CrossRef Text and Data Mining Services: Simplifying Life for Researchers and Publishers

Good science editors spend a great deal of time in improving life for their readers. They arrange for peer review, choose appropriate content, and take steps to ensure that authors and editors comply with ethical guidelines. Good editors spend time and resources on copyediting and markup to improve the print and online reading experiences.

Today, researchers read less, and machines process more. Editors must consider the needs of nonhuman readers. Scientific content can be mined for insights and information in ways that we could not have imagined in 1665, when the Royal Society published its first article. For example, a few years after JSTOR was founded in 1995, such researchers as Fred Shapiro, of Yale Law School, began to use the new online resource of historical texts to do something no one had anticipated: to mine the scholarly literature to discover the earliest uses of particular terms and quotations.1,2

Scholarly publications are optimized for human readers, not for robots. In fact, some publication Web-hosting platforms built when scholarly journals first launched online shut off access to any robot that they detected because of the potential for piracy or denial of service.

What a Publisher Wants

Publishers want to support legitimate research use of their content and they don’t want to spend a lot of time in working out one-off agreements. They want miners to get goodquality data. They want to ensure that services to their human readers are not inadvertently disrupted by high-volume robotic activity. Some publishers may not yet feel the urgency to support machine use of their content. “We only get a few requests a year,” they say.

What a Researcher Wants

Quantifying the market need for text- and data-mining access is difficult, but datamining researchers maintain that the few requests that publishers are aware of constitute a mere leak in the dam. They anticipate that a flood of requests will eventually overflow the barriers unless policies and systems are put into place to handle them now. Heather Piwowar, cofounder of ImpactStory, compares the dearth of researcher requests for data-mining access with people’s demand for elevators before they were widely available. No one saw the need for an elevator in a three- or four-story building. Eventually, of course, the elevator became a technology that enabled the building of skyscrapers. Researchers want “taller” knowledge stores.3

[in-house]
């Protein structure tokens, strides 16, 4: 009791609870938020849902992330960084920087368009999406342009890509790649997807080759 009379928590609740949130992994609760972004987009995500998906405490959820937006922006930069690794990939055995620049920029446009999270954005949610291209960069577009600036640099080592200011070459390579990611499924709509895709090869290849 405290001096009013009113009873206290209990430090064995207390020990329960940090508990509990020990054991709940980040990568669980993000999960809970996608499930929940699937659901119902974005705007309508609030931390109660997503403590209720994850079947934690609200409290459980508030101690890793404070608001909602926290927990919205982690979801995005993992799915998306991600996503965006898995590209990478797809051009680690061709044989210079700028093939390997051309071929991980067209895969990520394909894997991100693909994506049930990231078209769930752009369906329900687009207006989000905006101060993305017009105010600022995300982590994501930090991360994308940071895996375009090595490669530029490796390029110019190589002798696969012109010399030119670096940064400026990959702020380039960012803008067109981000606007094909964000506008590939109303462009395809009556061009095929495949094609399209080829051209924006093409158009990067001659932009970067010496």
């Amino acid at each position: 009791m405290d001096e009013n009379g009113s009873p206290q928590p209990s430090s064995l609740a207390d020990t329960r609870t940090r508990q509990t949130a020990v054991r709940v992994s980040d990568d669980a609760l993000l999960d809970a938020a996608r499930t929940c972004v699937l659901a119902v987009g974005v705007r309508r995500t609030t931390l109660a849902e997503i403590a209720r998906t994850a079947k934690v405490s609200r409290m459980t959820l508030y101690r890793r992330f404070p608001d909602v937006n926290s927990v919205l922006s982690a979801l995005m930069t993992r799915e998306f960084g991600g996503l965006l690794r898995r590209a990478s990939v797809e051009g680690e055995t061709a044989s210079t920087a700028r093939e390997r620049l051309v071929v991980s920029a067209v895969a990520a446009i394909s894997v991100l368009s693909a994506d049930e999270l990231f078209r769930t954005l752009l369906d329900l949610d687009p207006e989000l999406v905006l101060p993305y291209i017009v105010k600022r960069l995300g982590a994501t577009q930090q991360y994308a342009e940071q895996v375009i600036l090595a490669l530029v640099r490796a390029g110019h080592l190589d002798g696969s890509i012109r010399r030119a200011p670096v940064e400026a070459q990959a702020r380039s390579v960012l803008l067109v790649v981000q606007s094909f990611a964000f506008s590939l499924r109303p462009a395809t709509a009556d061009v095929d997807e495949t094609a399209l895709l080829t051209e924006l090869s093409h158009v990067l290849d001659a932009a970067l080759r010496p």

In many ways, researchers want the same things that publishers want. They want to spend their time in research rather than in requesting and following up on time-consuming permissions. They would rather analyze data than negotiate with potentially hundreds of publishers for needed content. Text- and data-mining researchers need programs that can crawl and download text without undue hurdles. They want the licenses that their institutions already pay for to cover legitimate research activities. Many are passionate about new forms of knowledge to be discovered; many are frustrated when roadblocks slow them down.

What to Do: CrossRef Text and Data Mining Services

Enter CrossRef Text and Data Mining Services, launched in May 2014. CrossRef is a not-for-profit association of publishers known for innovative services that rely on collaboration to improve scholarly communication through improved linking, discoverability, and tools for evaluating quality. Its newest service provides a method by which researchers can access the full-text content from participating publishers to mine it without having to go to each publisher individually and regardless of the publishers’ business models.

What Researchers Do

Researchers use an application programming interface (API) to access the full text of content on the basis of CrossRef digital object identifiers (DOIs) that point to the content most appropriate for mining. The API is the same for all participating publisher sites, whether the content is publicly accessible or requires subscriptions or other payment for access.